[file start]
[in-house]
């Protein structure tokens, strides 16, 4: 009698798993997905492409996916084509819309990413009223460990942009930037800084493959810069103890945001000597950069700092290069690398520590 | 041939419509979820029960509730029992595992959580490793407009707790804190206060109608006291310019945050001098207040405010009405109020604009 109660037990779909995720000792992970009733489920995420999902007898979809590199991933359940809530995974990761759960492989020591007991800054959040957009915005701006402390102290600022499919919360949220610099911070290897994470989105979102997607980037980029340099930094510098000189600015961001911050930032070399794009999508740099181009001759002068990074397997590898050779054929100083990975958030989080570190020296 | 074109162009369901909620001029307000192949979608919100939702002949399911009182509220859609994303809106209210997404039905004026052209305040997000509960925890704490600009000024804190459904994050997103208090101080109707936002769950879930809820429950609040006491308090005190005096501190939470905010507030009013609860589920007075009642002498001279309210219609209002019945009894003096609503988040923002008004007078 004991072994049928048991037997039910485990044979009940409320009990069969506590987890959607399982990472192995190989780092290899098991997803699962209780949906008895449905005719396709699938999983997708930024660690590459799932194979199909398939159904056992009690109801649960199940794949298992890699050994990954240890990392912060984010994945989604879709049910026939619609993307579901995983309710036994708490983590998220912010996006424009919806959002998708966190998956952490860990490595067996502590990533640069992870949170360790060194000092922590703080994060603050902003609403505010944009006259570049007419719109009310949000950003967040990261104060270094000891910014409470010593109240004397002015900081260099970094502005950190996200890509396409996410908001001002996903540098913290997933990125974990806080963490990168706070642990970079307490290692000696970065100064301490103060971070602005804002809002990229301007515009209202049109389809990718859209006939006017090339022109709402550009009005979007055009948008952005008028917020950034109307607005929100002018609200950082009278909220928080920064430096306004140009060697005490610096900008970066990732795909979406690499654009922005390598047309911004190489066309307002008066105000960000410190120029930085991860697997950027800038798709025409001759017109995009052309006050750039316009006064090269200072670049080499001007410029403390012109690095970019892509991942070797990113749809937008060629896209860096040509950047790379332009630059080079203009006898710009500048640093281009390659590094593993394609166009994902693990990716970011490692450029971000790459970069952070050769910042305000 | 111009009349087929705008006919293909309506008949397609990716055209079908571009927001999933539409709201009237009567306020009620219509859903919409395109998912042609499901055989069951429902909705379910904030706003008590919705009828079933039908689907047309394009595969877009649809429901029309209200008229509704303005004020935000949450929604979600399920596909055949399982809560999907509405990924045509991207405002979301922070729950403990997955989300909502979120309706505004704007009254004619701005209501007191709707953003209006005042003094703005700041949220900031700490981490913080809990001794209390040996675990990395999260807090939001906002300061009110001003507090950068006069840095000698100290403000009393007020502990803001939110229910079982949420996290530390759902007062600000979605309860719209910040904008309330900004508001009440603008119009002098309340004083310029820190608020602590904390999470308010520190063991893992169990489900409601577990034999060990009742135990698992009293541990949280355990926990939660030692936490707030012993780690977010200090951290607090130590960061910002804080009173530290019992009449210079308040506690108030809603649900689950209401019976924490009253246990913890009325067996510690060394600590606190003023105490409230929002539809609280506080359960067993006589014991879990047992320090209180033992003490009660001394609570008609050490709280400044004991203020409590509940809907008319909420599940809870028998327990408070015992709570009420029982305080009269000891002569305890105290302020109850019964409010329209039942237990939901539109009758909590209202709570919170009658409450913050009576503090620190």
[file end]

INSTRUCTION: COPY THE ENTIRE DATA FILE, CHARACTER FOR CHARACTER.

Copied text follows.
[in-house]
């Protein structure tokens, strides 16, 4: 009698798993997905492409996916084509819309990413009223460990942009930037800084493959810069103890945001000597950069700092290069690398520590 | 041939419509979820029960509730029992595992959580490793407009707790804190206060109608006291310019945050001098207040405010009405109020604009 109660037990779909995720000792992970009733489920995420999902007898979809590199991933359940809530995974990761759960492989020591007991800054959040957009915005701006402390102290600022499919919360949220610099911070290897994470989105979102997607980037980029340099930094510098000189600015961001911050930032070399794009999508740099181009001759002068990074397997590898050779054929100083990975958030989080570190020296 | 074109162009369901909620001029307000192949979608919100939702002949399911009182509220859609994303809106209210997404039905004026052209305040997000509960925890704490600009000024804190459904994050997103208090101080109707936002769950879930809820429950609040006491308090005190005096501190939470905010507030009013609860589920007075009642002498001279309210219609209002019945009894003096609503988040923002008004007078 004991072994049928048991037997039910485990044979009940409320009990069969506590987890959607399982990472192995190989780092290899098991997803699962209780949906008895449905005719396709699938999983997708930024660690590459799932194979199909398939159904056992009690109801649960199940794949298992890699050994990954240890990392912060984010994945989604879709049910026939619609993307579901995983309710036994708490983590998220912010996006424009919806959002998708966190998956952490860990490595067996502590990533640069992870949170360790060194000092922590703080994060603050902003609403505010944009006259570049007419719109009310949000950003967040990261104060270094000891910014409470010593109240004397002015900081260099970094502005950190996200890509396409996410908001001002996903540098913290997933990125974990806080963490990168706070642990970079307490290692000696970065100064301490103060971070602005804002809002990229301007515009209202049109389809990718859209006939006017090339022109709402550009009005979007055009948008952005008028917020950034109307607005929100002018609200950082009278909220928080920064430096306004140009060697005490610096900008970066990732795909979406690499654009922005390598047309911004190489066309307002008066105000960000410190120029930085991860697997950027800038798709025409001759017109995009052309006050750039316009006064090269200072670049080499001007410029403390012109690095970019892509991942070797990113749809937008060629896209860096040509950047790379332009630059080079203009006898710009500048640093281009390659590094593993394609166009994902693990990716970011490692450029971000790459970069952070050769910042305000 | 111009009349087929705008006919293909309506008949397609990716055209079908571009927001999933539409709201009237009567306020009620219509859903919409395109998912042609499901055989069951429902909705379910904030706003008590919705009828079933039908689907047309394009595969877009649809429901029309209200008229509704303005004020935000949450929604979600399920596909055949399982809560999907509405990924045509991207405002979301922070729950403990997955989300909502979120309706505004704007009254004619701005209501007191709707953003209006005042003094703005700041949220900031700490981490913080809990001794209390040996675990990395999260807090939001906002300061009110001003507090950068006069840095000698100290403000009393007020502990803001939110229910079982949420996290530390759902007062600000979605309860719209910040904008309330900004508001009440603008119009002098309340004083310029820190608020602590904390999470308010520190063991893992169990489900409601577990034999060990009742135990698992009293541990949280355990926990939660030692936490707030012993780690977010200090951290607090130590960061910002804080009173530290019992009449210079308040506690108030809603649900689950209401019976924490009253246990913890009325067996510690060394600590606190003023105490409230929002539809609280506080359960067993006589014991879990047992320090209180033992003490009660001394609570008609050490709280400044004991203020409590509940809907008319909420599940809870028998327990408070015992709570009420029982305080009269000891002569305890105290302020109850019964409010329209039942237990939901539109009758909590209202709570919170009658409450913050009576503090620190």